The English and the Normans : Ethnic Hostility, Assimilation, and Identity 1066-c.1220: Ethnic Hostility, Assimilation, and Identity 1066-c.1220 (Google eBook)

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Oxford University Press, Apr 10, 2003 - 474 pages
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Since the Anglo-Norman period itself, the relations beween the English and the Normans have formed a subject of lively debate. For most of that time, however, complacency about the inevitability of assimilation and of the Anglicization of Normans after 1066 has ruled. This book first challenges that complacency, then goes on to provide the fullest explanation yet for why the two peoples merged and the Normans became English. Drawing on anthropological theory, the latest scholarship on Anglo-Norman England, and sources ranging from charters and legal documents to saints' lives and romances, it provides a complex exploration of ethnic relations on the levels of personal interaction, cultural assimilation, and the construction of identity. As a result, the work provides an important case study in pre-modern ethnic relations that combines both old and new approaches, and sheds new light on some of the most important developments in English history.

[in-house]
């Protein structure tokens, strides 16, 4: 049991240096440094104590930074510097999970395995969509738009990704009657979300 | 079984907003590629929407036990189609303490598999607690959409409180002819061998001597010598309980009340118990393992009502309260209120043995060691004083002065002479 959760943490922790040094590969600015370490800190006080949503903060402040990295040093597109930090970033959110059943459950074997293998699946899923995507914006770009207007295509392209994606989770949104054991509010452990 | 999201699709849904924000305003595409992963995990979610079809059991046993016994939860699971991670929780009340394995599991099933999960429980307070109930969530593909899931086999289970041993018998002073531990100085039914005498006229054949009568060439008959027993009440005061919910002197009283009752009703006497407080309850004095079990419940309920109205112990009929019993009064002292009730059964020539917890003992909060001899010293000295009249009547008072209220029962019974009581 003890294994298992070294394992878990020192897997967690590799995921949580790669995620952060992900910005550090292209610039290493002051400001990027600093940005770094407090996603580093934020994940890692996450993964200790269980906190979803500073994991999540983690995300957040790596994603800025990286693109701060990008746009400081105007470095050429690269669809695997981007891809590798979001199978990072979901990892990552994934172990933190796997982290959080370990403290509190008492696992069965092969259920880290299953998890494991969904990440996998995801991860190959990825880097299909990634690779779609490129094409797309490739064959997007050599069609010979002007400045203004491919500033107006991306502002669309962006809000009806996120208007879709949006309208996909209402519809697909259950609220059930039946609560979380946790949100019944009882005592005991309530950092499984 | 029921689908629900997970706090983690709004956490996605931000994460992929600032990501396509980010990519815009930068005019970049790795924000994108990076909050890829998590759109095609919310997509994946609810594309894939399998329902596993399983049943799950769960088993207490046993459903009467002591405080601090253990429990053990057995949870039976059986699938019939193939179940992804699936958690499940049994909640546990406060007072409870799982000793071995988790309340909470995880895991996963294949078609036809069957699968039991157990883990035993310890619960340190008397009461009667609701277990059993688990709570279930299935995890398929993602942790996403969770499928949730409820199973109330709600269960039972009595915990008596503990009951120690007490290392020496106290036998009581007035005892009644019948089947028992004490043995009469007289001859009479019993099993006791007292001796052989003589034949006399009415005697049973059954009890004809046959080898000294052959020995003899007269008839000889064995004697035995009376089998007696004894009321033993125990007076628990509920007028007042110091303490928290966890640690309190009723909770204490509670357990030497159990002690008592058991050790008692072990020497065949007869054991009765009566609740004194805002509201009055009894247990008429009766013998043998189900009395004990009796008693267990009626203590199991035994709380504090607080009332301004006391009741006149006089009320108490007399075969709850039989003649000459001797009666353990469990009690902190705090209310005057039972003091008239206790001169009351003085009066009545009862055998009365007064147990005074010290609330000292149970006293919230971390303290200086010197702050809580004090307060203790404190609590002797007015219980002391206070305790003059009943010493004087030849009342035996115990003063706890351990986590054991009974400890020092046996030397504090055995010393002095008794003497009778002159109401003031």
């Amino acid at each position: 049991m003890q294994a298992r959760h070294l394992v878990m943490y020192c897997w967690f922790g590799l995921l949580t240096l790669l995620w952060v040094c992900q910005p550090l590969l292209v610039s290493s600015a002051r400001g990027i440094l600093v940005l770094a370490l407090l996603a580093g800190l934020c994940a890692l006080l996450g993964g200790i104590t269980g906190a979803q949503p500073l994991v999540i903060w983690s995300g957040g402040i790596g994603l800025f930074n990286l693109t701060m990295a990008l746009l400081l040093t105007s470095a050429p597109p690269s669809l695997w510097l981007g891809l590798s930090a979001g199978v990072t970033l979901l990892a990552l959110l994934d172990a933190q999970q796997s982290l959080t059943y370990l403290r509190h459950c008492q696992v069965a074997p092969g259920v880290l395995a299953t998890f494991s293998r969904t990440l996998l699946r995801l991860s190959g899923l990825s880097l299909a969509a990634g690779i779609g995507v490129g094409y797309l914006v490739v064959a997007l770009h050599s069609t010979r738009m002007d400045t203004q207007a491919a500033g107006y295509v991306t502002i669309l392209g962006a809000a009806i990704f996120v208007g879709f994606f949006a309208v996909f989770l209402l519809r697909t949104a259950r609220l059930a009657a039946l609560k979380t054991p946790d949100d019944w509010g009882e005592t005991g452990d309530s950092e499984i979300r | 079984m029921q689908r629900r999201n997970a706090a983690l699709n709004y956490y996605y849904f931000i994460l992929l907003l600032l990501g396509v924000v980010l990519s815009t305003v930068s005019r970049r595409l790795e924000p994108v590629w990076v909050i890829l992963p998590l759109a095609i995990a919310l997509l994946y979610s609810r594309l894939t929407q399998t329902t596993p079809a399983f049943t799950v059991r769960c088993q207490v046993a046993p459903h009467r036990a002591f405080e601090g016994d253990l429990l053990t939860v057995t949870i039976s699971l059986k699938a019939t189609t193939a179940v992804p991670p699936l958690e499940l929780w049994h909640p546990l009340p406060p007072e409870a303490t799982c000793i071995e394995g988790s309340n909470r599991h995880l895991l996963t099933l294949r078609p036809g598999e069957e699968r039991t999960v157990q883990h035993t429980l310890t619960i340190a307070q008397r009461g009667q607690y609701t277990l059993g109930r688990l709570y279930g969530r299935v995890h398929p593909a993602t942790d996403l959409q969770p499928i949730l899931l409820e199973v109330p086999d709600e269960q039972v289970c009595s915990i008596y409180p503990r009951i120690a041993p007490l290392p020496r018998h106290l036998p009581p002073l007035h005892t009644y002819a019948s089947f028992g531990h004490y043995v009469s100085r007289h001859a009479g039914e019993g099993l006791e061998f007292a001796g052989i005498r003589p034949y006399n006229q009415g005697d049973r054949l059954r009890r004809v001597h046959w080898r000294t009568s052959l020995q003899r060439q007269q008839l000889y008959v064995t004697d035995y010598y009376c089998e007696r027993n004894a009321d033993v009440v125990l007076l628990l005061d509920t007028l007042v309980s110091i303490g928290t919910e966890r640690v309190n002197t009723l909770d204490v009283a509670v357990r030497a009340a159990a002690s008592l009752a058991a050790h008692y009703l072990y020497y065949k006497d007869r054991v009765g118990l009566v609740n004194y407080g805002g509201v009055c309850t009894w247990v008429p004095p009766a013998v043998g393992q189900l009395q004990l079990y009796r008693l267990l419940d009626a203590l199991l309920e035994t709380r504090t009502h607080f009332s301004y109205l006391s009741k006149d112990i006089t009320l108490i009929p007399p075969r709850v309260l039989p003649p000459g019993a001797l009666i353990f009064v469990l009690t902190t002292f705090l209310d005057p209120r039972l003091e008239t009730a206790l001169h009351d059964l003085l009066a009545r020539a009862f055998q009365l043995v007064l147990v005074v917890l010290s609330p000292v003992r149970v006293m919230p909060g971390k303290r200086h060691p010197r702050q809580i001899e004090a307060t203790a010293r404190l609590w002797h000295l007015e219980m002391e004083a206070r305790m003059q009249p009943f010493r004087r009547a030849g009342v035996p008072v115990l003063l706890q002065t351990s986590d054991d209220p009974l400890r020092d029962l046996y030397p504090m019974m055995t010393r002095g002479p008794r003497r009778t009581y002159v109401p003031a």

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Contents

Introduction
3
English Identity Before the Norman Conquest
20
Normanitas
32
Ethnic Identity and Cultural Difference
46
A Chronology of Assimilation
56
A Chronology of Identity
70
Ideology Prejudice and Assimilation
83
PERSONAL INTERACTION ASSIMILATION AND IDENTITY
93
The Image of England and a Sense of Place
261
Royal Government England and Englishness
274
The English Church English Saints England and the English
283
Stereotypes and the Image of the English
297
The Image of the Other
307
The Intensification and Politicization of English Identity
323
IDENTITY AND CULTURE
345
History and Identity
347

The Interaction of English and Normans Methodological Considerations
95
The Aristocracy
105
English Women and Norman Men
138
The Peasants and the Middling Sort
161
Townspeople
181
The Religious
200
Epilogue to Part II
236
THE RECONSTRUCTION OF ENGLISH IDENTITY
239
The Defence of English Honour
241
High Culture Religious Culture and Ethnicity
367
Language Literature and Ethnic Identity
377
Conclusion
391
Native English Landholders in the Cartae Baronum
396
Notable Native Patrilineages and Individuals
400
Bibliography
407
Index
445
Copyright

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